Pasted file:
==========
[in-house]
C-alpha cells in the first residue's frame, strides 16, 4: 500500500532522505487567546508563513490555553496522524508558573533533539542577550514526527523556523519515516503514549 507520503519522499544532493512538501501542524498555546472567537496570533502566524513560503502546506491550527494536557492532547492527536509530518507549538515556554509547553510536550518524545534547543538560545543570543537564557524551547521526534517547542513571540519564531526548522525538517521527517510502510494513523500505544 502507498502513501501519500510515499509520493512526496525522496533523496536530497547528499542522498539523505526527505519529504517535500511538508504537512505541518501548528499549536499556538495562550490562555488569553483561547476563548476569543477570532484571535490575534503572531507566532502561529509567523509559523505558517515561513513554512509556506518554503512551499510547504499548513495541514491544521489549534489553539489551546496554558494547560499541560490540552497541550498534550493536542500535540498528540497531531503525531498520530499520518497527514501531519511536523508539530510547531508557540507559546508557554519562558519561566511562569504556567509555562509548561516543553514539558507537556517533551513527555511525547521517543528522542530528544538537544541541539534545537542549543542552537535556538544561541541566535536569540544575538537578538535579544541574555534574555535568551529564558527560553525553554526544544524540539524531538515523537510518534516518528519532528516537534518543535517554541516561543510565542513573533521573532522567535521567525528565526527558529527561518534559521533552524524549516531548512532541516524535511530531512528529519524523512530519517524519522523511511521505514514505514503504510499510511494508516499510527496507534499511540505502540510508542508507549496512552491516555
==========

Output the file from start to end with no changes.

[in-house]
C-alpha cells in the first residue's frame, strides 16, 4: 500500500532522505487567546508563513490555553496522524508558573533533539542577550514526527523556523519515516503514549 507520503519522499544532493512538501501542524498555546472567537496570533502566524513560503502546506491550527494536557492532547492527536509530518507549538515556554509547553510536550518524545534547543538560545543570543537564557524551547521526534517547542513571540519564531526548522525538517521527517510502510494513523500505544 502507498502513501501519500510515499509520493512526496525522496533523496536530497547528499542522498539523505526527505519529504517535500511538508504537512505541518501548528499549536499556538495562550490562555488569553483561547476563548476569543477570532484571535490575534503572531507566532502561529509567523509559523505558517515561513513554512509556506518554503512551499510547504499548513495541514491544521489549534489553539489551546496554558494547560499541560490540552497541550498534550493536542500535540498528540497531531503525531498520530499520518497527514501531519511536523508539530510547531508557540507559546508557554519562558519561566511562569504556567509555562509548561516543553514539558507537556517533551513527555511525547521517543528522542530528544538537544541541539534545537542549543542552537535556538544561541541566535536569540544575538537578538535579544541574555534574555535568551529564558527560553525553554526544544524540539524531538515523537510518534516518528519532528516537534518543535517554541516561543510565542513573533521573532522567535521567525528565526527558529527561518534559521533552524524549516531548512532541516524535511530531512528529519524523512530519517524519522523511511521505514514505514503504510499510511494508516499510527496507534499511540505502540510508542508507549496512552491516555